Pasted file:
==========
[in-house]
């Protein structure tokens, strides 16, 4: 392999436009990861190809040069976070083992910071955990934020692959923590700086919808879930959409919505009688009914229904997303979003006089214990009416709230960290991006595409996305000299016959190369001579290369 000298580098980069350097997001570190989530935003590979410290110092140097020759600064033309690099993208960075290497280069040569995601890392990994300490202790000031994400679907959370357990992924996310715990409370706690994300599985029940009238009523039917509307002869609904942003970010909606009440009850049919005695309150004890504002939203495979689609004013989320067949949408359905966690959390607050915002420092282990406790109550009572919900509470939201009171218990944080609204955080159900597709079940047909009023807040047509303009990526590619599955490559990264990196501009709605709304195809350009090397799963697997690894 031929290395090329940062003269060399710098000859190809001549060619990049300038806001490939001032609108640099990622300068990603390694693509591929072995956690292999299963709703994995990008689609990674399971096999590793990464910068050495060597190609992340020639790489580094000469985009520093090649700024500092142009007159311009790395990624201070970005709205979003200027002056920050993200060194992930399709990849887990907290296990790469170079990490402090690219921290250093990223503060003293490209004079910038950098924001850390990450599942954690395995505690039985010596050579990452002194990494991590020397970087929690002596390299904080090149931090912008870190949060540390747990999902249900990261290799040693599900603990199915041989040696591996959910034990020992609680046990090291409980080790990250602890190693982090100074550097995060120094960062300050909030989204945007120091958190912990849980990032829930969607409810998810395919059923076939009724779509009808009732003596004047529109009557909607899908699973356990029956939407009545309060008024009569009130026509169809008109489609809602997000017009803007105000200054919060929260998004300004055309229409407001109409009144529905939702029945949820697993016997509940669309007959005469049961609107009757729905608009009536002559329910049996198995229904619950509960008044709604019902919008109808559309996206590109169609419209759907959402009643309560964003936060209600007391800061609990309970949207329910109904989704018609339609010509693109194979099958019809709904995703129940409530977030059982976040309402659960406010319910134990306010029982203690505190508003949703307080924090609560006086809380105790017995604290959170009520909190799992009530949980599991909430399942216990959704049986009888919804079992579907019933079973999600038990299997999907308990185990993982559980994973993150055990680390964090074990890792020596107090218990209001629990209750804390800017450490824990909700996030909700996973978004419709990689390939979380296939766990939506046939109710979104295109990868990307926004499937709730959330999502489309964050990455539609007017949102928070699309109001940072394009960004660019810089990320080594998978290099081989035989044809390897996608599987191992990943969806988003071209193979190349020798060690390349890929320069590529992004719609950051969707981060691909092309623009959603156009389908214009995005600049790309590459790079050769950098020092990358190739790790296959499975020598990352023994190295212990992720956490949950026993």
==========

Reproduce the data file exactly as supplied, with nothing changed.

[in-house]
């Protein structure tokens, strides 16, 4: 392999436009990861190809040069976070083992910071955990934020692959923590700086919808879930959409919505009688009914229904997303979003006089214990009416709230960290991006595409996305000299016959190369001579290369 000298580098980069350097997001570190989530935003590979410290110092140097020759600064033309690099993208960075290497280069040569995601890392990994300490202790000031994400679907959370357990992924996310715990409370706690994300599985029940009238009523039917509307002869609904942003970010909606009440009850049919005695309150004890504002939203495979689609004013989320067949949408359905966690959390607050915002420092282990406790109550009572919900509470939201009171218990944080609204955080159900597709079940047909009023807040047509303009990526590619599955490559990264990196501009709605709304195809350009090397799963697997690894 031929290395090329940062003269060399710098000859190809001549060619990049300038806001490939001032609108640099990622300068990603390694693509591929072995956690292999299963709703994995990008689609990674399971096999590793990464910068050495060597190609992340020639790489580094000469985009520093090649700024500092142009007159311009790395990624201070970005709205979003200027002056920050993200060194992930399709990849887990907290296990790469170079990490402090690219921290250093990223503060003293490209004079910038950098924001850390990450599942954690395995505690039985010596050579990452002194990494991590020397970087929690002596390299904080090149931090912008870190949060540390747990999902249900990261290799040693599900603990199915041989040696591996959910034990020992609680046990090291409980080790990250602890190693982090100074550097995060120094960062300050909030989204945007120091958190912990849980990032829930969607409810998810395919059923076939009724779509009808009732003596004047529109009557909607899908699973356990029956939407009545309060008024009569009130026509169809008109489609809602997000017009803007105000200054919060929260998004300004055309229409407001109409009144529905939702029945949820697993016997509940669309007959005469049961609107009757729905608009009536002559329910049996198995229904619950509960008044709604019902919008109808559309996206590109169609419209759907959402009643309560964003936060209600007391800061609990309970949207329910109904989704018609339609010509693109194979099958019809709904995703129940409530977030059982976040309402659960406010319910134990306010029982203690505190508003949703307080924090609560006086809380105790017995604290959170009520909190799992009530949980599991909430399942216990959704049986009888919804079992579907019933079973999600038990299997999907308990185990993982559980994973993150055990680390964090074990890792020596107090218990209001629990209750804390800017450490824990909700996030909700996973978004419709990689390939979380296939766990939506046939109710979104295109990868990307926004499937709730959330999502489309964050990455539609007017949102928070699309109001940072394009960004660019810089990320080594998978290099081989035989044809390897996608599987191992990943969806988003071209193979190349020798060690390349890929320069590529992004719609950051969707981060691909092309623009959603156009389908214009995005600049790309590459790079050769950098020092990358190739790790296959499975020598990352023994190295212990992720956490949950026993």